Abstract [en]

    As all four meiotic products give rise to sperm in males, female meiosis result in a single egg in most eukaryotes. Any genetic element with the potential to influence chromosome segregation, so that it is preferentially included in the egg, should therefore gain a transmission advantage; a process termed female meiotic drive. We are aware of two chromosomal components, centromeres and telomeres, which share the potential to influence chromosome movement during meioses and make the following predictions based on the presence of female meiotic drive: (1) centromere-binding proteins should experience rapid evolution as a result of a conflict between driving centromeres and the rest of the genome; and (2) segregation patterns should be skewed near centromeres and telomeres. To test these predictions, we first analyze the molecular evolution of seven centromere-binding proteins in nine divergent bird species. We find strong evidence for positive selection in two genes, lending support to the genomic conflict hypothesis. Then, to directly test for the presence of segregation distortion, we also investigate the transmission of ~9000 single-nucleotide polymorphisms in 197 chicken families. By simulating fair Mendelian meioses, we locate chromosomal regions with statistically significant transmission ratio distortion. One region is located near the centromere on chromosome 1 and a second region is located near the telomere on the p-arm of chromosome 1. Although these observations do not provide conclusive evidence in favour of the meiotic drive/genome conflict hypothesis, they do lend support to the hypothesis that centromeres and telomeres drive during female meioses in chicken.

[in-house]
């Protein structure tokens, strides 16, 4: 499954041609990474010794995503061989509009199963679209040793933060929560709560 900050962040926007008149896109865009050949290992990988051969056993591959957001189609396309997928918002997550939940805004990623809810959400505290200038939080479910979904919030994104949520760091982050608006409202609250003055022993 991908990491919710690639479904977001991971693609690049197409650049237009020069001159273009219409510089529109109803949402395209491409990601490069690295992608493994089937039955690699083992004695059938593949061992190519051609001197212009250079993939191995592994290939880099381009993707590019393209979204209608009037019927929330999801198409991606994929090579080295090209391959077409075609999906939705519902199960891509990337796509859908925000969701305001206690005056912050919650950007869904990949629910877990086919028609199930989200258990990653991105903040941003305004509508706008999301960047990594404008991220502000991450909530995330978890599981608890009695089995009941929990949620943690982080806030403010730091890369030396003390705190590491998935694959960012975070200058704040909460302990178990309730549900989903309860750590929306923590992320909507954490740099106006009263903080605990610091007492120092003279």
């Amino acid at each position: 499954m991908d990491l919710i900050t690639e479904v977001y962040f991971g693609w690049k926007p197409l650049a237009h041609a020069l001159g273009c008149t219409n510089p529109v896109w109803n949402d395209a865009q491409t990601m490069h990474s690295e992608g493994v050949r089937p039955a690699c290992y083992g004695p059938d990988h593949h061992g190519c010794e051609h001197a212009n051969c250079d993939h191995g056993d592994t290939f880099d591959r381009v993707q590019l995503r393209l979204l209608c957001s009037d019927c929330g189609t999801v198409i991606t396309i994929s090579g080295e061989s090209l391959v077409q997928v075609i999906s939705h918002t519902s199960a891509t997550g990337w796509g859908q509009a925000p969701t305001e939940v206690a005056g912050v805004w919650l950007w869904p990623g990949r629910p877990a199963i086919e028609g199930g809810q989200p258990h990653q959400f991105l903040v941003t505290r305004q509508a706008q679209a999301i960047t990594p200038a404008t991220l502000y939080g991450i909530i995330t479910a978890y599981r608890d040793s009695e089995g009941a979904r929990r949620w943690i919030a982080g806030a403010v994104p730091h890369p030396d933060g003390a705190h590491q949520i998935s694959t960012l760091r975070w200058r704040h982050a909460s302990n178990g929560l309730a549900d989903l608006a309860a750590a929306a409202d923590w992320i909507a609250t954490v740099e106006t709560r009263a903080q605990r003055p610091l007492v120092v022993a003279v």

• 47. Axelsson, Erik
    et al.
    Webster, Matthew
    Base Composition Patterns2011In: Encyclopedia of Life Sciences, ISSN 1561592617 9781561592616Article, book review (Refereed)
  • 48. Axelsson, Erik
    et al.
    Willerslev, Eske
    Gilbert, M Thomas P
    Nielsen, Rasmus
    The effect of ancient DNA damage on inferences of demographic histories.2008In: Molecular biology and evolution, ISSN 0737-4038, E-ISSN 1537-1719, Vol. 25, no 10, 2181-7 p.Article in journal (Refereed)
    Abstract [en]

    The field of ancient DNA (aDNA) is casting new light on many evolutionary questions. However, problems associated with the postmortem instability of DNA may complicate the interpretation of aDNA data. For example, in population genetic studies, the inclusion of damaged DNA may inflate estimates of diversity. In this paper, we examine the effect of DNA damage on population genetic estimates of ancestral population size. We simulate data using standard coalescent simulations that include postmortem damage and show that estimates of effective population sizes are inflated around, or right after, the sampling time of the ancestral DNA sequences. This bias leads to estimates of increasing, and then decreasing, population sizes, as observed in several recently published studies. We reanalyze a recently published data set of DNA sequences from the Bison (Bison bison/Bison priscus) and show that the signal for a change in effective population size in this data set vanishes once the effects of putative damage are removed. Our results suggest that population genetic analyses of aDNA sequences, which do not accurately account for damage, should be interpreted with great caution.